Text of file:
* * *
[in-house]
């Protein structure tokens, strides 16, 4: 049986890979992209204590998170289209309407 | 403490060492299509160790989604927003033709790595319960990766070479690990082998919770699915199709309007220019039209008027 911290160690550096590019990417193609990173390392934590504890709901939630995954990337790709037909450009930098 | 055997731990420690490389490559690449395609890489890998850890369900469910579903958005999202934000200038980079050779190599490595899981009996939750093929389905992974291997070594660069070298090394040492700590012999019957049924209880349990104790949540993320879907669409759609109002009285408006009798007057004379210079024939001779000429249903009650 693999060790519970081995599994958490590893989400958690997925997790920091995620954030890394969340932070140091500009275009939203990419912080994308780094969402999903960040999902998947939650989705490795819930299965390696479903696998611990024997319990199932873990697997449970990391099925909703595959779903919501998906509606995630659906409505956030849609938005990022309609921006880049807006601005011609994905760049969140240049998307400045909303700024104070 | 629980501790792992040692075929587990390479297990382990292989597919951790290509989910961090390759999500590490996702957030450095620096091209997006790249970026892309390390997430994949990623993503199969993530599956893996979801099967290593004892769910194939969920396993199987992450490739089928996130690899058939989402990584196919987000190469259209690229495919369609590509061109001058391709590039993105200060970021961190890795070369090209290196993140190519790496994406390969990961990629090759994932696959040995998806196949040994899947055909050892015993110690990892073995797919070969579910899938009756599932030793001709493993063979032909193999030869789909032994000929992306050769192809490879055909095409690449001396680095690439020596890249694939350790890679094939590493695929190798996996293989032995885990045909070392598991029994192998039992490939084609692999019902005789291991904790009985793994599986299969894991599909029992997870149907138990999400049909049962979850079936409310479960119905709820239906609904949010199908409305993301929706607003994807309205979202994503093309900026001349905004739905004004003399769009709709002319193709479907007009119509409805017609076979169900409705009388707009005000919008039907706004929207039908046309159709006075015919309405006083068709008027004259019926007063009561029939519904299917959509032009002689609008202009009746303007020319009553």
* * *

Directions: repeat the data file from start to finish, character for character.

[in-house]
């Protein structure tokens, strides 16, 4: 049986890979992209204590998170289209309407 | 403490060492299509160790989604927003033709790595319960990766070479690990082998919770699915199709309007220019039209008027 911290160690550096590019990417193609990173390392934590504890709901939630995954990337790709037909450009930098 | 055997731990420690490389490559690449395609890489890998850890369900469910579903958005999202934000200038980079050779190599490595899981009996939750093929389905992974291997070594660069070298090394040492700590012999019957049924209880349990104790949540993320879907669409759609109002009285408006009798007057004379210079024939001779000429249903009650 693999060790519970081995599994958490590893989400958690997925997790920091995620954030890394969340932070140091500009275009939203990419912080994308780094969402999903960040999902998947939650989705490795819930299965390696479903696998611990024997319990199932873990697997449970990391099925909703595959779903919501998906509606995630659906409505956030849609938005990022309609921006880049807006601005011609994905760049969140240049998307400045909303700024104070 | 629980501790792992040692075929587990390479297990382990292989597919951790290509989910961090390759999500590490996702957030450095620096091209997006790249970026892309390390997430994949990623993503199969993530599956893996979801099967290593004892769910194939969920396993199987992450490739089928996130690899058939989402990584196919987000190469259209690229495919369609590509061109001058391709590039993105200060970021961190890795070369090209290196993140190519790496994406390969990961990629090759994932696959040995998806196949040994899947055909050892015993110690990892073995797919070969579910899938009756599932030793001709493993063979032909193999030869789909032994000929992306050769192809490879055909095409690449001396680095690439020596890249694939350790890679094939590493695929190798996996293989032995885990045909070392598991029994192998039992490939084609692999019902005789291991904790009985793994599986299969894991599909029992997870149907138990999400049909049962979850079936409310479960119905709820239906609904949010199908409305993301929706607003994807309205979202994503093309900026001349905004739905004004003399769009709709002319193709479907007009119509409805017609076979169900409705009388707009005000919008039907706004929207039908046309159709006075015919309405006083068709008027004259019926007063009561029939519904299917959509032009002689609008202009009746303007020319009553």